FAQ on Vitamin-A

No. Vitamin A is not a vaccine. It is a micronutrient required by body for growth and development. It also helps in maintaining immunity and supports good vision.

Night blindness is the first sign of Vitamin A deficiency, and in this condition affected children have poor vision in darkness but can see normally when adequate light is present. There are other signs which can be detected by medical officer at any health facility.

Total 9 prophylactic doses of Vitamin A are given to children. First dose is given along with measles vaccine at 9 months (completed), second dose with measles at 16-24 months, and 3rd to 9th dose biannually till the age of 5 years. Minimum difference of 6 months must be ensured between any two subsequent doses of vitamin A. First dose of vitamin A syrup is 1 ml or 1,00,000 IU (half spoon), and second to ninth dose is 2 ml or 2,00,000 IU (full spoon).

Vitamin A is available as syrup in dark coloured bottles. The syrup should be given with spoon (having dose markings) provided with the bottle.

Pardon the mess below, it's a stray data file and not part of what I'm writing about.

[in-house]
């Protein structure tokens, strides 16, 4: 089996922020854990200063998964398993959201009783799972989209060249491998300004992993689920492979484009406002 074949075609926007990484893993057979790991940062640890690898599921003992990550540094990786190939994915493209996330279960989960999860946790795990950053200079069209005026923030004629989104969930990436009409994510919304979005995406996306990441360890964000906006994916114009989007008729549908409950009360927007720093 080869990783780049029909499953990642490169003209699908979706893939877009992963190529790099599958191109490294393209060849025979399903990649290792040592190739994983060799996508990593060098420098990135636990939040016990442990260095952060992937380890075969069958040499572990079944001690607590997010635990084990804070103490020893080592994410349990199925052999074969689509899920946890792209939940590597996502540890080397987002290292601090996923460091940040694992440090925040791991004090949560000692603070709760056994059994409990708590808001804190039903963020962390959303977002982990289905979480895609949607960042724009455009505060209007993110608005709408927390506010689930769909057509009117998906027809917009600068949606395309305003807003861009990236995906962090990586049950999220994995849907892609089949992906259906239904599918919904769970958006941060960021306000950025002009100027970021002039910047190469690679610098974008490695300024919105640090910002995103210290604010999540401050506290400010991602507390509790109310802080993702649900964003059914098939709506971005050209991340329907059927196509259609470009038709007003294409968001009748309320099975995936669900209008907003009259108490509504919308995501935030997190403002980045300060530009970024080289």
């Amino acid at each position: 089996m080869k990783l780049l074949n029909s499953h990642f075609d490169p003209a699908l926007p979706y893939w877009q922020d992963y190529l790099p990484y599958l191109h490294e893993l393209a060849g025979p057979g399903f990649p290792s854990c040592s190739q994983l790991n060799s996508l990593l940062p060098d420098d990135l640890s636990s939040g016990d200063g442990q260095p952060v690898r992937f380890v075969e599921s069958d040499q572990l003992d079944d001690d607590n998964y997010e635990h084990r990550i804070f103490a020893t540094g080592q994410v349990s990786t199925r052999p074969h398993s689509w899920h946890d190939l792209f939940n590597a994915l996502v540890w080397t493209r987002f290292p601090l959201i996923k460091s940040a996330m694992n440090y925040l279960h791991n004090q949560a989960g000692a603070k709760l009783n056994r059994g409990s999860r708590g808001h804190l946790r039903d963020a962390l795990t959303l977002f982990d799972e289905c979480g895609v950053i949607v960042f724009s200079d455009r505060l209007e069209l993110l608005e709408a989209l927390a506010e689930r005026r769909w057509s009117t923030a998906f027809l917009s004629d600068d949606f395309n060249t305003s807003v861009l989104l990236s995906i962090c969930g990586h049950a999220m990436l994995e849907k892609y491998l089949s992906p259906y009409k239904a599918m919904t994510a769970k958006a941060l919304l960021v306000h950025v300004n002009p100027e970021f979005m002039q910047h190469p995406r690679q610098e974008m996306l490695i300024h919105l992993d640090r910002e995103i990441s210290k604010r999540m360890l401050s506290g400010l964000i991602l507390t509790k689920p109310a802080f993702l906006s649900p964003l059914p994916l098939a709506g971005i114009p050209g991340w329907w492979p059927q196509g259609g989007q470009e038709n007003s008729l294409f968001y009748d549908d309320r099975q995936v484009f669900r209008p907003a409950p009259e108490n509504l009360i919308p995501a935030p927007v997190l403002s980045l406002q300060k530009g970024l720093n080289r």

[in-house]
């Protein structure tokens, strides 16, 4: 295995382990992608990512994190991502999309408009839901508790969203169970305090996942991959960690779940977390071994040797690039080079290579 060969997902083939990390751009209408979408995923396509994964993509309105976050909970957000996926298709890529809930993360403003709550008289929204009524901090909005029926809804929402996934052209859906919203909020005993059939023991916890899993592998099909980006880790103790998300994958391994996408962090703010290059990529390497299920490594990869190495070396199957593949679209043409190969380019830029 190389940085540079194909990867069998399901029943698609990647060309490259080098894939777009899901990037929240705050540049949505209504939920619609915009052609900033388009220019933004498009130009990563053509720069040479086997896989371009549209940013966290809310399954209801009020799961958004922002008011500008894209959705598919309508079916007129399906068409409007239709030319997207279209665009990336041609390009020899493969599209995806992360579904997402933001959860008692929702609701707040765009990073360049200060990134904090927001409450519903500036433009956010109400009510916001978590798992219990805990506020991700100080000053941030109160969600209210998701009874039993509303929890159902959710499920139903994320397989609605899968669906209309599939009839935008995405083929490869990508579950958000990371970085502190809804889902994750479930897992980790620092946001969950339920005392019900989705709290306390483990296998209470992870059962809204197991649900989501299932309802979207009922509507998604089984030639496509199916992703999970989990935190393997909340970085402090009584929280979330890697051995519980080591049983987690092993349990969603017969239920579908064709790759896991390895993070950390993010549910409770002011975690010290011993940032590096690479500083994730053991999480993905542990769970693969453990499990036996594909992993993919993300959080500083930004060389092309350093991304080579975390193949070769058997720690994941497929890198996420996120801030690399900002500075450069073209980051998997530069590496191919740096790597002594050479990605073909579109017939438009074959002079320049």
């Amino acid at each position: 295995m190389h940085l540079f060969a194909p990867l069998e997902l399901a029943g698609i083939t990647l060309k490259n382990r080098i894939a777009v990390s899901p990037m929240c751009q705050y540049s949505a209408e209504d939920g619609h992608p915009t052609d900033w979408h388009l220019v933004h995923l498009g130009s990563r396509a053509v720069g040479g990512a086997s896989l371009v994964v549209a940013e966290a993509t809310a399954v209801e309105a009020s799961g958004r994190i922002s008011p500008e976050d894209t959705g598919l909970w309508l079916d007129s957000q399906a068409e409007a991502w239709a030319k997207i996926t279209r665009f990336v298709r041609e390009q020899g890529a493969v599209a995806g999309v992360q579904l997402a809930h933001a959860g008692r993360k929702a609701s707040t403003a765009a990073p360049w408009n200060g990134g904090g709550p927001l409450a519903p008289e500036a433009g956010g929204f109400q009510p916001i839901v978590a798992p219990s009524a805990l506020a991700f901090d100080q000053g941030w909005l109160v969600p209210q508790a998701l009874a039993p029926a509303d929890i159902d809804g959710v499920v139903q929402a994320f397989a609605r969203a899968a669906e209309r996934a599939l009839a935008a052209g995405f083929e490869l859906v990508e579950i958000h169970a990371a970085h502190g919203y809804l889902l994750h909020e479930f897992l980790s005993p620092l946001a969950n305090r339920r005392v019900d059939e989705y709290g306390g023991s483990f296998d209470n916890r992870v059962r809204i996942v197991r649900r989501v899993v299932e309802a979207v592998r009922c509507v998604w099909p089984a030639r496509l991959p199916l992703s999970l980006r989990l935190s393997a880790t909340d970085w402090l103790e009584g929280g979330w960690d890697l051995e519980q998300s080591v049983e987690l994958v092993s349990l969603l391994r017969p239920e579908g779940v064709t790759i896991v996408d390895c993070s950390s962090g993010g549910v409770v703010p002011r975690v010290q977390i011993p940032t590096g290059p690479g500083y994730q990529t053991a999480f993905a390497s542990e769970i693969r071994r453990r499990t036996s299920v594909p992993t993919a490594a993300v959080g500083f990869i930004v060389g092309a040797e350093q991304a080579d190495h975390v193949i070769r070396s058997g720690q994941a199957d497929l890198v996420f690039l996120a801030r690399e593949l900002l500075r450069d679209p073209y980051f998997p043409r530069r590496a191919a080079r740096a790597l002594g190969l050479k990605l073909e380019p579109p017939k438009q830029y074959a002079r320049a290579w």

Yes. Vitamin A can be given along with other orally administered vaccines, like OPV and Rotavirus Vaccine. However, they should not be mixed.

Take the following precautions while using and administering vitamin A. These are:

  • Vitamin A bottle once opened should be used within 8 weeks. Therefore, date of opening a bottle should be clearly mentioned on its label.
  • Bottles should be kept away from direct sunlight.
  • Vitamin A syrup must only be administered with spoon (having dose markings) provided with the bottle.
  • Expiry date and date of opening the bottle should be checked before administration.

In children having clinical signs of Vitamin A deficiency, it is recommended to administer 200,000 IU (2 ml) of Vitamin A immediately after diagnosis, followed by another dose of 200,000 IU (2 ml), 1-4 weeks later.

Vitamin A supplementation is recommended for children who are infected during the measles outbreak. This markedly reduces measles associated mortality among the affected children. Utilization of Vitamin A is impaired during measles infection, irrespective of the total body stores of the vitamin. Vitamin A should be given to all measles cases, irrespective of whether it has previously been administered prophylactically or given as routine immunization.